Air Force, NASA Make Progress with Alternative Rocket Fuel

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WASHINGTON — The U.S. Air Force is funding the development of a new rocket fuel that promises to be as powerful as current propellants, but safer and simpler to handle, possibly cheaper and environmentally benign. It is made from a frozen mixture of finely powdered aluminum and water.

In August, the Air Force, NASA and scientists from Purdue and Pennsylvania State, or Penn State, universities launched a 3-meter rocket 400 meters into the air during an initial test flight of the propellant ALICE — so named for its ingredients, aluminum and ice.

The rocket accelerated to 320 kilometers per hour in 0.8 seconds, said Timothee Pourpoint, an aeronautics and astronautics professor at Purdue.

That is a promising start, but not better than current propellants, he said. ALICE developers are convinced they can do better. “We have a lot of ideas on how to improve performance,” Pourpoint said.

If performance can be boosted, aluminum-ice propellant offers a number of attractive attributes to the Air Force.

It is safer than other propellants, said Mitat Birkan, program manager for space power and propulsion at the Air Force Office of Scientific Research. It is less prone to ignite accidentally, “you can drop it and it won’t explode, and the danger from electrostatic discharge is negligible.”

And it is environmentally benign compared with some of the rocket fuels in use today, Birkan said.

NASA, for example, “can’t launch the space shuttle until the wind is blowing off shore” because the shuttle’s engines “produce tons and tons” of hydrochloric acid, which is harmful to humans, Birkan said.

An engine fueled with ALICE emits hydrogen and aluminum oxide, which Birkan said is relatively innocuous.

“Aluminum oxide is not something we want to be coating everything with, but not as bad” as hydrochloric acid, Pourpoint said.

Perhaps the most intriguing ALICE attribute is that the propellant is simple enough to be produced in situ — meaning just about anywhere. All that is needed is a source for water, powdered aluminum and a mixer, Birkan said. Together, those attributes could greatly simplify logistics for the Air Force, he said.

To NASA, in-situ manufacturing suggests that it might be possible to produce ALICE propellant on the Moon, Mars or elsewhere. Space exploration may require being able to refuel without returning home.

“We know there is aluminum on the Moon and some on Mars, and we know there is water on Mars,” Pourpoint said. The idea of using aluminum and water as a propellant is not new.

“Aluminum-water combustion has been studied since the 1960s as a viable propellant,” Grant Risha, a Penn State professor, wrote in a paper on ALICE propellant in August.

But previous attempts to make aluminum and water fuels foundered on the size of the aluminum particles that were used, Birkan said.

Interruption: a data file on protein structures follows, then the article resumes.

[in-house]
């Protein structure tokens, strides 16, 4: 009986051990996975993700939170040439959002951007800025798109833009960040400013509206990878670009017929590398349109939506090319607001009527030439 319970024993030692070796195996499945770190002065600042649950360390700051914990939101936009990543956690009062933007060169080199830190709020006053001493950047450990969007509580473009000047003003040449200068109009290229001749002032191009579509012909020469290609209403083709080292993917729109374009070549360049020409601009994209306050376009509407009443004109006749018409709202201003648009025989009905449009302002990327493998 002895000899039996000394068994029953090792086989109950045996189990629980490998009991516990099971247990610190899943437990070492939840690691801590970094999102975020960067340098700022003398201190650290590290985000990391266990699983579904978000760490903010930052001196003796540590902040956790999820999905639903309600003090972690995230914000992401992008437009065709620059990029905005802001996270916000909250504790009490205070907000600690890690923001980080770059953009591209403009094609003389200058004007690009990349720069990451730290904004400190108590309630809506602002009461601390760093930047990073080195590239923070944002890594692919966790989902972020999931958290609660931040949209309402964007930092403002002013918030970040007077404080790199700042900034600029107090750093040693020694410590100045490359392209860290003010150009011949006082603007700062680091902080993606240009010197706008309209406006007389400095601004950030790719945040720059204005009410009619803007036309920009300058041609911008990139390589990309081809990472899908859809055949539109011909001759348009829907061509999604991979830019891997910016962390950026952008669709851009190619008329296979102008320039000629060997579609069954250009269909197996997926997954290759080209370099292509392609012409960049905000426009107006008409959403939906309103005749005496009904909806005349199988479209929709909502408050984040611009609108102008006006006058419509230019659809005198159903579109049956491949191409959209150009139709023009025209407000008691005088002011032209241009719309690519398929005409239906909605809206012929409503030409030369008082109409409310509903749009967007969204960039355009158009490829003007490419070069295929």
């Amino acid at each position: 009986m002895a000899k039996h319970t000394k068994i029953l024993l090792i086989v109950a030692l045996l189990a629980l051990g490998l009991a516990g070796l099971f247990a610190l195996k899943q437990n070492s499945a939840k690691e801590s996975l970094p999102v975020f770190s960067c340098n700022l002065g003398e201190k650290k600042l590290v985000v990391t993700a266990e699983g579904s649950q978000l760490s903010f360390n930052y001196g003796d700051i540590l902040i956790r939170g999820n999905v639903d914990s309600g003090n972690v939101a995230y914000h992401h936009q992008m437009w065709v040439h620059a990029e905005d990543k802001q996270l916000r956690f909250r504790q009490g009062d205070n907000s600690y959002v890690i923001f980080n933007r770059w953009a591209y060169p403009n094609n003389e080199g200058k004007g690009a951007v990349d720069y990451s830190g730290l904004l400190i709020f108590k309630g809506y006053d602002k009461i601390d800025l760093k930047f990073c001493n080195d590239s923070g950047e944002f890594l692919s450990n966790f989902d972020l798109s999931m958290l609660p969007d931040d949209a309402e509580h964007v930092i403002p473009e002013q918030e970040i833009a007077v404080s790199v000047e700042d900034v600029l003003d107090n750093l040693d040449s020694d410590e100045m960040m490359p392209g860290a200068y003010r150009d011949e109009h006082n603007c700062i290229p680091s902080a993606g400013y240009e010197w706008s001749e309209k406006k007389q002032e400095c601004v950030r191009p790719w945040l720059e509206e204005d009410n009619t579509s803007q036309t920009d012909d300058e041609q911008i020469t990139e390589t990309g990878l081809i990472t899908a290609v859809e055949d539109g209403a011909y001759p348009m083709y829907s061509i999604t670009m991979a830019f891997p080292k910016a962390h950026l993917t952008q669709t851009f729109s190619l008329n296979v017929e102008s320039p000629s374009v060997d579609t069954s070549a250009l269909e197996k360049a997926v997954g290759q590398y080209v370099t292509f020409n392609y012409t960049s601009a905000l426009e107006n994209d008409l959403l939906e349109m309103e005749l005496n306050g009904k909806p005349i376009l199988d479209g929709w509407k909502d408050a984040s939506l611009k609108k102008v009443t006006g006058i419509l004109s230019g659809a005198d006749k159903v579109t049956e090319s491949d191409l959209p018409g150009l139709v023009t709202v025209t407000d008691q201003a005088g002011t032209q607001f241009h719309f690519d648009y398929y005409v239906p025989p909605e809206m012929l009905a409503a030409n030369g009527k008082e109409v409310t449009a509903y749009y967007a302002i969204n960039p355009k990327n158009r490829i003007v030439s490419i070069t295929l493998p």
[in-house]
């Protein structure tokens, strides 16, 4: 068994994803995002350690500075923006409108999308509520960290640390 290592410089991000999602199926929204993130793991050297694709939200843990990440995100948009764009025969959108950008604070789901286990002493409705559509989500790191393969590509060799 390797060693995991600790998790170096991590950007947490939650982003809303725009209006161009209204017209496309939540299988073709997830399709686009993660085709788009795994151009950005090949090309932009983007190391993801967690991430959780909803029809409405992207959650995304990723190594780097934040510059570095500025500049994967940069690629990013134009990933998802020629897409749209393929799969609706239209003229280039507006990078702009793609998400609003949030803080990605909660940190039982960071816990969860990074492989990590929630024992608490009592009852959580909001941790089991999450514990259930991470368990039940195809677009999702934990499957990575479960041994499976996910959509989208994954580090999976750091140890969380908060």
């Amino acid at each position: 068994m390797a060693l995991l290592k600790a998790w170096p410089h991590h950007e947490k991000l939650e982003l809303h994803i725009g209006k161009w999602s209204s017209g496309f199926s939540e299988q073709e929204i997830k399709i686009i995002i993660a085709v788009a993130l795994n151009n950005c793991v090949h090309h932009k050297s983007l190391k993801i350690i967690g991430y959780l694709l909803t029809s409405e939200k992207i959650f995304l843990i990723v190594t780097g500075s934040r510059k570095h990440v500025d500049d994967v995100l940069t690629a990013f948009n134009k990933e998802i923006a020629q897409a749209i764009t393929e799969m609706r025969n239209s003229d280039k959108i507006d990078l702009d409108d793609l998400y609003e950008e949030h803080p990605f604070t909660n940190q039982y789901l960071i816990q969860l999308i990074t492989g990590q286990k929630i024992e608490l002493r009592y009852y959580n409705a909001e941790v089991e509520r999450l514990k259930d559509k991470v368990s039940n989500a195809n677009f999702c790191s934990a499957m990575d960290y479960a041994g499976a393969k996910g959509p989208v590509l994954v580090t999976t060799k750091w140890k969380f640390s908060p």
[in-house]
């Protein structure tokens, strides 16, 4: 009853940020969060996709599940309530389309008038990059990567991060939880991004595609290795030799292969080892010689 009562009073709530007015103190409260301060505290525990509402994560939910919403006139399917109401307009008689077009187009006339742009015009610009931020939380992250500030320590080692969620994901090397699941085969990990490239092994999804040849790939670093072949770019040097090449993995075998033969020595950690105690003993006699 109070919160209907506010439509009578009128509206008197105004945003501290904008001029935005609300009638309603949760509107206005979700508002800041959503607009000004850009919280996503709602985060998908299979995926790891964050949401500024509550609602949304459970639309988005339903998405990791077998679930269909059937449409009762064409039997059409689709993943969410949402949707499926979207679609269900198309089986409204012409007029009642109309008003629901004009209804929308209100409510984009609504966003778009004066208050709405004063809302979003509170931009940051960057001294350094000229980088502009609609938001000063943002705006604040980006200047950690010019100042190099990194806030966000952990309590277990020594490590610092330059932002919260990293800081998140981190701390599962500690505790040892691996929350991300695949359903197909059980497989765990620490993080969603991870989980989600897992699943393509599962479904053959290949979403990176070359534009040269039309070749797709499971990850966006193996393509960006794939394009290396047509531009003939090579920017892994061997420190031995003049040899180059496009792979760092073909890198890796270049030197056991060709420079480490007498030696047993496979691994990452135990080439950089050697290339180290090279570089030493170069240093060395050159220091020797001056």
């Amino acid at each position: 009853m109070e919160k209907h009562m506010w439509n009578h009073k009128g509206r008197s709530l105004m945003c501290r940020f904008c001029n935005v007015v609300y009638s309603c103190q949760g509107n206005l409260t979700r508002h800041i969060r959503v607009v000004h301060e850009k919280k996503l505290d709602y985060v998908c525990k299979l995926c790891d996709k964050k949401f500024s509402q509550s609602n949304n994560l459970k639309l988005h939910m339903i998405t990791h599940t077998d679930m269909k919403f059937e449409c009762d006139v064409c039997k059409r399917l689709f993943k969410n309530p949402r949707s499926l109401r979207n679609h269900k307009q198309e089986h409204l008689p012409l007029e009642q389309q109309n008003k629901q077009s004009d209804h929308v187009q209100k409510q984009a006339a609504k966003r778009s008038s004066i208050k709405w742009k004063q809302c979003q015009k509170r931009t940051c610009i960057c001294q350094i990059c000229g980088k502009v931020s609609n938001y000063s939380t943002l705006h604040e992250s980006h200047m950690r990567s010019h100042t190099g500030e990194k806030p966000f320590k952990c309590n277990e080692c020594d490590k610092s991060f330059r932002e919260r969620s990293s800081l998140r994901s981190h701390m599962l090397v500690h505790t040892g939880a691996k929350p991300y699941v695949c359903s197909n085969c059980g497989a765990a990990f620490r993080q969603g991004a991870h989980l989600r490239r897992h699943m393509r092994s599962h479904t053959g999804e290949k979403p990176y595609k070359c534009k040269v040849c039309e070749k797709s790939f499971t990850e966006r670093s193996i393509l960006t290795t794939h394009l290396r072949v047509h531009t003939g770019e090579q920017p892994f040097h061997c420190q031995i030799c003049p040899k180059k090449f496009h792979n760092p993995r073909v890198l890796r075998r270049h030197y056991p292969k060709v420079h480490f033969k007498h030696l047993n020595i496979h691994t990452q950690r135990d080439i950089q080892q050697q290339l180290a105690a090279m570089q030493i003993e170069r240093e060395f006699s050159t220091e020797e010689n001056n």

What is new here is “nano aluminum particles. That’s completely different from anything that has been done before,” he said.

Earlier efforts with aluminum powder used micron-size particles. A micron is about 100 times smaller than the width of a human hair. But those particles were much too big. They must be heated to 2,400 degrees Kelvin — about 2,125 degrees Celsius — to ignite. Nano-particles are 1,000 times smaller and will ignite at half that temperature.

“The key in here is nano aluminum,” Pourpoint said. “If you do the same thing with micron-size aluminum, it will not work.”

Nano-aluminum is mixed with water to make a slurry that assumes the consistency of clay. The mixture is then packed into molds and cooled to about minus 28 degrees Celsius.

Freezing the slurry prevents the aluminum particles from reacting with the water, Pourpoint said.

To light the frozen propellant, hot gas is forced down its hollow core until the aluminum reaches its ignition point. To burn, the aluminum needs oxygen, and it gets that from the water — manifested as ice — in the frozen slurry.

One way to improve ALICE propellant performance might be to add a richer oxygen source, possibly hydrogen peroxide, which has twice as much oxygen as water.

Even though it is frozen, ALICE propellant is warm compared with some rocket fuels, such as liquid hydrogen, which must be kept at minus 217 degrees Celsius. That makes ALICE attractive as a fuel for satellites, Pourpoint said.

Heat from the sun makes it difficult to keep hydrogen liquid, even in space, he said. It would be much easier to keep aluminum ice frozen. That would give it a longer useful life as a propellant for satellites, he said.

Aluminum and water combustion may be used to power other vehicles besides satellites, rockets and missiles.

“This reaction produces hydrogen,” Birkan said. “In fact, it’s one of the most efficient ways to produce hydrogen.” It could be used at hydrogen stations to make fuel for a generation of hydrogen-powered automobiles, he said.